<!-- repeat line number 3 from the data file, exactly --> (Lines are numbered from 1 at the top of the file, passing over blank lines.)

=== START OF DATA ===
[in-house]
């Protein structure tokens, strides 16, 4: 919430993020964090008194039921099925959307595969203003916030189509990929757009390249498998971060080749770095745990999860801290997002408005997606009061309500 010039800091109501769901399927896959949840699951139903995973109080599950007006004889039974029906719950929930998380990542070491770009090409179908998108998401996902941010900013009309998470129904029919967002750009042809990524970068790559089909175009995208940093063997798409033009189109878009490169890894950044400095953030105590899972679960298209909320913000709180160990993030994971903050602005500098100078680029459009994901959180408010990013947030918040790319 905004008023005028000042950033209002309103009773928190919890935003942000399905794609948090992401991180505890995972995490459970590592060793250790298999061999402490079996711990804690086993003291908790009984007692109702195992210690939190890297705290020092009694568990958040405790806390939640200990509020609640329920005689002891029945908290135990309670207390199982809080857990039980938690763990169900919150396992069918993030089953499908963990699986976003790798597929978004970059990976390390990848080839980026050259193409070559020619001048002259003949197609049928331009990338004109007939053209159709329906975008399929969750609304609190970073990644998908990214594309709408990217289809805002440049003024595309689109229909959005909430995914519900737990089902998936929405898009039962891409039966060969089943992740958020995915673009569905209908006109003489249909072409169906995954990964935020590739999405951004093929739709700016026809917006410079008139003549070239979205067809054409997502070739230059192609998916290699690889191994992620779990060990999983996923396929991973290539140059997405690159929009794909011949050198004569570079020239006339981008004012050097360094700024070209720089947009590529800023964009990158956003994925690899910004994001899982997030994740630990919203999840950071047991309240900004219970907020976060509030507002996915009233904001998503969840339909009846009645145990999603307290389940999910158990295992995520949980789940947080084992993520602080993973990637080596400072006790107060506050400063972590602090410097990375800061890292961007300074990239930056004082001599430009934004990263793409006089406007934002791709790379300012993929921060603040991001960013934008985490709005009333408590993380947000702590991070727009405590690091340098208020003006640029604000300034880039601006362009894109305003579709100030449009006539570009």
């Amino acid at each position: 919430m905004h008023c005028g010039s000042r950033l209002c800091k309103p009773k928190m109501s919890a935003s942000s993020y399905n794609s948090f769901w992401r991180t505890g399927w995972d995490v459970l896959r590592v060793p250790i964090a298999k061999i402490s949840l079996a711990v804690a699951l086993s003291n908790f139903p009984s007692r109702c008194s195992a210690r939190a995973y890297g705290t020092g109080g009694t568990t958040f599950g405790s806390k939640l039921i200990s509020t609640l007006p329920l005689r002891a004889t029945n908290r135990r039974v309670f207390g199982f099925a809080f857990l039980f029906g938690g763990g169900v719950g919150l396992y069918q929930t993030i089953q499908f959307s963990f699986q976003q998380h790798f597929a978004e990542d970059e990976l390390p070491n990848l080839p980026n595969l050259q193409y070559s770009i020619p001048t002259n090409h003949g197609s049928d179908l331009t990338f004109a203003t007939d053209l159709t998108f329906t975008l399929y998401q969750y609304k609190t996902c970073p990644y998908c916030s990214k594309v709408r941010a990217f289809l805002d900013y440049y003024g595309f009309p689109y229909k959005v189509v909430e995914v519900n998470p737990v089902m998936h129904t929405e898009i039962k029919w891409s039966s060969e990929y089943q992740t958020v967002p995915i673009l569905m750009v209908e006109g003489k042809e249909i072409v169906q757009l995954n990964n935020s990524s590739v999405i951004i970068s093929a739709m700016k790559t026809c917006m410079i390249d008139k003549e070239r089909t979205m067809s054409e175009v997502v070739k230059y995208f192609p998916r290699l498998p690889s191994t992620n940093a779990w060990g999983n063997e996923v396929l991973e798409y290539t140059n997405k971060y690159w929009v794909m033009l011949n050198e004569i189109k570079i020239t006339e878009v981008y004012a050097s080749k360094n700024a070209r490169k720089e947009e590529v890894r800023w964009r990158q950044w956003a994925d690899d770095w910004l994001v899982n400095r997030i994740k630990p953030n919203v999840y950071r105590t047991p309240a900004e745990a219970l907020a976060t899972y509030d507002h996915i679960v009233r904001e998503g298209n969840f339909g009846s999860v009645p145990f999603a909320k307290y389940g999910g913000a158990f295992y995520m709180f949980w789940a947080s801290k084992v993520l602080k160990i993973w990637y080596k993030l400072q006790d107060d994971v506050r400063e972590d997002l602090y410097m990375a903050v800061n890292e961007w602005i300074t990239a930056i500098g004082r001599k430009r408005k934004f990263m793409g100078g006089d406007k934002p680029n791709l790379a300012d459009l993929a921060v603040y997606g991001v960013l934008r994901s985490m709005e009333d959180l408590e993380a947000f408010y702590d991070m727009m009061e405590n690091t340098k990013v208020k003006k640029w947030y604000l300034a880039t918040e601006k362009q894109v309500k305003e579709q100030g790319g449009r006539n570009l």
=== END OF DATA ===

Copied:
């Amino acid at each position: 919430m905004h008023c005028g010039s000042r950033l209002c800091k309103p009773k928190m109501s919890a935003s942000s993020y399905n794609s948090f769901w992401r991180t505890g399927w995972d995490v459970l896959r590592v060793p250790i964090a298999k061999i402490s949840l079996a711990v804690a699951l086993s003291n908790f139903p009984s007692r109702c008194s195992a210690r939190a995973y890297g705290t020092g109080g009694t568990t958040f599950g405790s806390k939640l039921i200990s509020t609640l007006p329920l005689r002891a004889t029945n908290r135990r039974v309670f207390g199982f099925a809080f857990l039980f029906g938690g763990g169900v719950g919150l396992y069918q929930t993030i089953q499908f959307s963990f699986q976003q998380h790798f597929a978004e990542d970059e990976l390390p070491n990848l080839p980026n595969l050259q193409y070559s770009i020619p001048t002259n090409h003949g197609s049928d179908l331009t990338f004109a203003t007939d053209l159709t998108f329906t975008l399929y998401q969750y609304k609190t996902c970073p990644y998908c916030s990214k594309v709408r941010a990217f289809l805002d900013y440049y003024g595309f009309p689109y229909k959005v189509v909430e995914v519900n998470p737990v089902m998936h129904t929405e898009i039962k029919w891409s039966s060969e990929y089943q992740t958020v967002p995915i673009l569905m750009v209908e006109g003489k042809e249909i072409v169906q757009l995954n990964n935020s990524s590739v999405i951004i970068s093929a739709m700016k790559t026809c917006m410079i390249d008139k003549e070239r089909t979205m067809s054409e175009v997502v070739k230059y995208f192609p998916r290699l498998p690889s191994t992620n940093a779990w060990g999983n063997e996923v396929l991973e798409y290539t140059n997405k971060y690159w929009v794909m033009l011949n050198e004569i189109k570079i020239t006339e878009v981008y004012a050097s080749k360094n700024a070209r490169k720089e947009e590529v890894r800023w964009r990158q950044w956003a994925d690899d770095w910004l994001v899982n400095r997030i994740k630990p953030n919203v999840y950071r105590t047991p309240a900004e745990a219970l907020a976060t899972y509030d507002h996915i679960v009233r904001e998503g298209n969840f339909g009846s999860v009645p145990f999603a909320k307290y389940g999910g913000a158990f295992y995520m709180f949980w789940a947080s801290k084992v993520l602080k160990i993973w990637y080596k993030l400072q006790d107060d994971v506050r400063e972590d997002l602090y410097m990375a903050v800061n890292e961007w602005i300074t990239a930056i500098g004082r001599k430009r408005k934004f990263m793409g100078g006089d406007k934002p680029n791709l790379a300012d459009l993929a921060v603040y997606g991001v960013l934008r994901s985490m709005e009333d959180l408590e993380a947000f408010y702590d991070m727009m009061e405590n690091t340098k990013v208020k003006k640029w947030y604000l300034a880039t918040e601006k362009q894109v309500k305003e579709q100030g790319g449009r006539n570009l």